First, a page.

The comedy of tension
``Clogged Arteries" captured well the absurdity of our own stressed lives chained to cell phones, observes ELIZABETH ROY.
"Clogged Arteries" ... thorough entertainer Pic. by R. Ragu.
THE SCHOOL for destitute children that Mrs. Mary Clubwala and the Guild of Service started in 1950 is today better known as the Lady Nye Madras Round Table No. 1 Special Higher Secondary School. As the name suggests, Madras Round Table No.1 is the major sponsor and the reason why The Industrial Theatre Co. of Mumbai was at the Music Academy with their production of ``Clogged Arteries."
The script, written by Shiv Subrahmanyam, is an entertainer. One more time we sit back to be amused by the absurdity of our own stressed lives chained to cell phones, struggling to breathe, as we chase elusive goals of achievement.
Lights fade in on a frozen composition from the latter half of the play. The frame comes alive to set up Avinash's living room. Three yellow (and one blue) translucent inflatable items of furniture and an assortment of phones, cordless or cellular to suit your taste, complete the stage. As regards the background score, ring tones drown all other sound effects.
Avinash (Sohrab Ardeshir) wants to believe he is a successful filmmaker. He works hard, worries about everything and seemingly packs 72 hours into a day. He cares about his family and accepts responsibility for what goes right and wrong. He even fits the other woman, Ronita (Divya Jagdale) into his schedule and is prompt to turn on the lover-act at the first purrs from her.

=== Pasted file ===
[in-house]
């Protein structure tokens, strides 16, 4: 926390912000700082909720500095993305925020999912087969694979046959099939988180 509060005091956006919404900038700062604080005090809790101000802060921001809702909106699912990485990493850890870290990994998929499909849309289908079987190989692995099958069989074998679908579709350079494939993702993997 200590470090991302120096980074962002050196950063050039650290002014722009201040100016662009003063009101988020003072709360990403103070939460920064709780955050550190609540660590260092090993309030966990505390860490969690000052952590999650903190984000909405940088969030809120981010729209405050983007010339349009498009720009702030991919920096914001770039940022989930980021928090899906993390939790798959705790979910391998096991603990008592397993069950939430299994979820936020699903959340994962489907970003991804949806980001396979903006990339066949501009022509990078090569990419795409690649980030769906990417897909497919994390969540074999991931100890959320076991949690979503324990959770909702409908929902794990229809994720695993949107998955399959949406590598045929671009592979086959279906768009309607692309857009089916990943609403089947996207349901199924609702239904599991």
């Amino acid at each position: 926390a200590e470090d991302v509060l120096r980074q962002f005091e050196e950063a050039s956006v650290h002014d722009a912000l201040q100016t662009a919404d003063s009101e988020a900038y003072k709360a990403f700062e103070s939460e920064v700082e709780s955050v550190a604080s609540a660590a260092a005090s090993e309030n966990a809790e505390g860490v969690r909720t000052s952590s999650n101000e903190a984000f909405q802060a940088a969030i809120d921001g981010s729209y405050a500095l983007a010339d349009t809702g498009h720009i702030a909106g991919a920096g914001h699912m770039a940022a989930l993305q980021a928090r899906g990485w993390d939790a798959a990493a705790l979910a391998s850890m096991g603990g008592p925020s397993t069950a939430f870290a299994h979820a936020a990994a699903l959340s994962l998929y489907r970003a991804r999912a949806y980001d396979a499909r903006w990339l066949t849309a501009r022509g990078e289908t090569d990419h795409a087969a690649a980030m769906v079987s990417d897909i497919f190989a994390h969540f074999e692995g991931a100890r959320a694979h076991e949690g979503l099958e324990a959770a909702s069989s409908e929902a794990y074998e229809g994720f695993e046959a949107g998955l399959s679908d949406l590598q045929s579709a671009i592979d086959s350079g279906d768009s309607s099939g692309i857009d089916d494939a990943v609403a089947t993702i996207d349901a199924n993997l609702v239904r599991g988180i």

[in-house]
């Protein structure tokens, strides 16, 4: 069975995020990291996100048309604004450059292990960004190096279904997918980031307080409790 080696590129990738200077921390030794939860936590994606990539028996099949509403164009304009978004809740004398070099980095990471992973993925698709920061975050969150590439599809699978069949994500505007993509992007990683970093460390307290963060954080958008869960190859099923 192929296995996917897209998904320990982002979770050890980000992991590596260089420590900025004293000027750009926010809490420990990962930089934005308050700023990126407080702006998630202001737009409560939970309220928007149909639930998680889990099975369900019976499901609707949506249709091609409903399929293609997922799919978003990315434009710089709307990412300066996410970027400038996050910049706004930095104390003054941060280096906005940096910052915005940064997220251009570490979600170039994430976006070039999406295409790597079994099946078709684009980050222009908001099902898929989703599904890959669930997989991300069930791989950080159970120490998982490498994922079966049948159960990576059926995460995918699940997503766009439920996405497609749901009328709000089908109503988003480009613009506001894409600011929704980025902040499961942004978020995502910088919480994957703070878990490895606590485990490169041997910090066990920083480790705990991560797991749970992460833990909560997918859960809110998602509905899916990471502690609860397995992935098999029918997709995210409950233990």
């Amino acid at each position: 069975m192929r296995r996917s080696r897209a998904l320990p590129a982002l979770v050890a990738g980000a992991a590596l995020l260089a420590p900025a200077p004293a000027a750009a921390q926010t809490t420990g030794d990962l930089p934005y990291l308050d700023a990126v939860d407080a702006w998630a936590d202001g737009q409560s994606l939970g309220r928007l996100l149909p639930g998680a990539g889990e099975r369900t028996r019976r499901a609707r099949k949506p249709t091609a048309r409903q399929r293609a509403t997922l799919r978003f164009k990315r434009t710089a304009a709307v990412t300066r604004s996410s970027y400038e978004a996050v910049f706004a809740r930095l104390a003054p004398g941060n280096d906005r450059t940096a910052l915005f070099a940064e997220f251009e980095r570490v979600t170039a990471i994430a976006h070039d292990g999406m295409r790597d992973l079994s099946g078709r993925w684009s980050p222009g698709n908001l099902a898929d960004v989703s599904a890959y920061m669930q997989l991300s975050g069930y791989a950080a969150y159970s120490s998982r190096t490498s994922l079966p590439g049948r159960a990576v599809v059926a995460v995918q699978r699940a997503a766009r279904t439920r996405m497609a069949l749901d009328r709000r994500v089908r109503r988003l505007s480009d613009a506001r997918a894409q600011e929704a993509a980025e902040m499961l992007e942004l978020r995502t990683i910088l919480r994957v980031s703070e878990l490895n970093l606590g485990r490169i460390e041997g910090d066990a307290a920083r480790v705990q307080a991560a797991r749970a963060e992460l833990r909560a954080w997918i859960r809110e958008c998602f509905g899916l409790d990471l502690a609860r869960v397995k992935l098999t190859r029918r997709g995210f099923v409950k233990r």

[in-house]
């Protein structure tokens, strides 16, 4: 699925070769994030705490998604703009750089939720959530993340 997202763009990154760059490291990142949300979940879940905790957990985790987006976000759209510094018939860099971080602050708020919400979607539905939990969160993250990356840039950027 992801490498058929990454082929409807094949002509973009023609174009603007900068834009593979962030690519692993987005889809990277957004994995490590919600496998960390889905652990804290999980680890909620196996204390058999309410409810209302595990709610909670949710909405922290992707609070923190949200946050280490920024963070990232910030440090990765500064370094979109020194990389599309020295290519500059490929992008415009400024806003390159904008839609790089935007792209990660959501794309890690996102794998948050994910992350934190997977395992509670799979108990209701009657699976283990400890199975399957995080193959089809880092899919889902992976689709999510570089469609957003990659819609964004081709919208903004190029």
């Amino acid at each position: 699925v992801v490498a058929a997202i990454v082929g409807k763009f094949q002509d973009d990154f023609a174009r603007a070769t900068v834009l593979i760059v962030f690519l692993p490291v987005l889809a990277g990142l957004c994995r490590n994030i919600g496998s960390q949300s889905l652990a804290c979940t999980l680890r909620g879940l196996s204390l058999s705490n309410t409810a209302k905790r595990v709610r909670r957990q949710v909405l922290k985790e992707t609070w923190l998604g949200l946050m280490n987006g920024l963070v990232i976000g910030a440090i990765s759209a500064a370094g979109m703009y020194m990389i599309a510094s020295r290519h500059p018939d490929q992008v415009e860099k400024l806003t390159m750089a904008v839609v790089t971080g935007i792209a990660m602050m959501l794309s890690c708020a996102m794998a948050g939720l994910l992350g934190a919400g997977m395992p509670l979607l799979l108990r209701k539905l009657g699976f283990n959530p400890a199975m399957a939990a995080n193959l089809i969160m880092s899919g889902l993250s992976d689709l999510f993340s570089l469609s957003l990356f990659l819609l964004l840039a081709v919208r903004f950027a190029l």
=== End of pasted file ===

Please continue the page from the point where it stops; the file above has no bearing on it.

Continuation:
He wife (Ayesha Razaa) picks up a relationship with a poet young enough to be her son. His son Robin (Neil Bhoopalan) admits to being gay. His teenage daughter (Freisha Bomanbehram) is pregnant. They all smoke hash and generally indulge in substance abuse. Though at one time, or the other, he had tried it all himself, now Avinash is outraged. Deep breathing makes it worse. He turns to his mistress for solace and during an amorous dalliance collapses, his arteries clogged.
The scene shifts to the hospital ward where he is posted for a bypass surgery. Family and friends drift in and out of consciousness and hallucinations. He even dramatically completes the sexual dalliance which his clogged arteries so rudely interrupted. He survives. He gets a second chance. He can start life over, making sensible choices or continue life the way he lived it. The choice is his.
Undoubtedly the play was a huge success with the audience. They enjoyed the humour, the sexual innuendoes and enthusiastically tapped their feet to the music.
Sohrab Ardeshir is a gifted actor with an amazing range. (In ``Clogged Arteries" he was a hyper, stressed out and breathless as spaced out in ``Class of 84"). He sustained an incredible level of tension for a whole hour or more, pushing the audience into a panic. When finally he collapsed one wondered if he indeed was acting. He was as always, a pleasure to watch. He got good support from Razaa, Bhoopalan and Freisha Bomanbehram, who was particularly charming as the loving daughter who had strayed just a little.
What weakened the production, however, was the second half where the scene shifted to the hospital bed where a delirious Avinash was drifting in and out. There were highly stylised movements and lines and much dancing and music. It created a bizarre effect. One is not sure how it was meant to connect to the first half or what it was supposed to connote.
However, the play returned to its opening note as the lights faded out and the audience sighed with relief that Ardeshir was given a second chance.
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